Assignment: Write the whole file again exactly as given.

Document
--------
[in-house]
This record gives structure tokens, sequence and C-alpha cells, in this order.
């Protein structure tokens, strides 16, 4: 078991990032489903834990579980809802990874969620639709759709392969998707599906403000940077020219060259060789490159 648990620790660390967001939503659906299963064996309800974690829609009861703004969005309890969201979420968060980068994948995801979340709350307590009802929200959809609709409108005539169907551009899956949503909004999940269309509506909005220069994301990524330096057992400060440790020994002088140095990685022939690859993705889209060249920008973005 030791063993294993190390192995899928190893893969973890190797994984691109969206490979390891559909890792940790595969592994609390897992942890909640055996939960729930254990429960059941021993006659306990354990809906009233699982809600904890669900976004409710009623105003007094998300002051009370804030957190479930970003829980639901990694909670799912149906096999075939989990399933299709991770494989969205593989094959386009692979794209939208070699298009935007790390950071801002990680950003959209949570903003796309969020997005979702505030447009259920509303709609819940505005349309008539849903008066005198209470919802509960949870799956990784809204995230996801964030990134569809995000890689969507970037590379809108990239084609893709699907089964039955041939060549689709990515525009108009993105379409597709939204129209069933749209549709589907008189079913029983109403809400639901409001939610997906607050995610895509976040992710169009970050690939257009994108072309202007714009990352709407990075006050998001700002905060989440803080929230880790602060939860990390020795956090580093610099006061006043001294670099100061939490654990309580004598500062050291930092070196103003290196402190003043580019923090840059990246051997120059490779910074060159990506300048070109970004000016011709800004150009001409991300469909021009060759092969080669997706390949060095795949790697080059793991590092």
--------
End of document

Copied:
[in-house]
This record gives structure tokens, sequence and C-alpha cells, in this order.
């Protein structure tokens, strides 16, 4: 078991990032489903834990579980809802990874969620639709759709392969998707599906403000940077020219060259060789490159 648990620790660390967001939503659906299963064996309800974690829609009861703004969005309890969201979420968060980068994948995801979340709350307590009802929200959809609709409108005539169907551009899956949503909004999940269309509506909005220069994301990524330096057992400060440790020994002088140095990685022939690859993705889209060249920008973005 030791063993294993190390192995899928190893893969973890190797994984691109969206490979390891559909890792940790595969592994609390897992942890909640055996939960729930254990429960059941021993006659306990354990809906009233699982809600904890669900976004409710009623105003007094998300002051009370804030957190479930970003829980639901990694909670799912149906096999075939989990399933299709991770494989969205593989094959386009692979794209939208070699298009935007790390950071801002990680950003959209949570903003796309969020997005979702505030447009259920509303709609819940505005349309008539849903008066005198209470919802509960949870799956990784809204995230996801964030990134569809995000890689969507970037590379809108990239084609893709699907089964039955041939060549689709990515525009108009993105379409597709939204129209069933749209549709589907008189079913029983109403809400639901409001939610997906607050995610895509976040992710169009970050690939257009994108072309202007714009990352709407990075006050998001700002905060989440803080929230880790602060939860990390020795956090580093610099006061006043001294670099100061939490654990309580004598500062050291930092070196103003290196402190003043580019923090840059990246051997120059490779910074060159990506300048070109970004000016011709800004150009001409991300469909021009060759092969080669997706390949060095795949790697080059793991590092």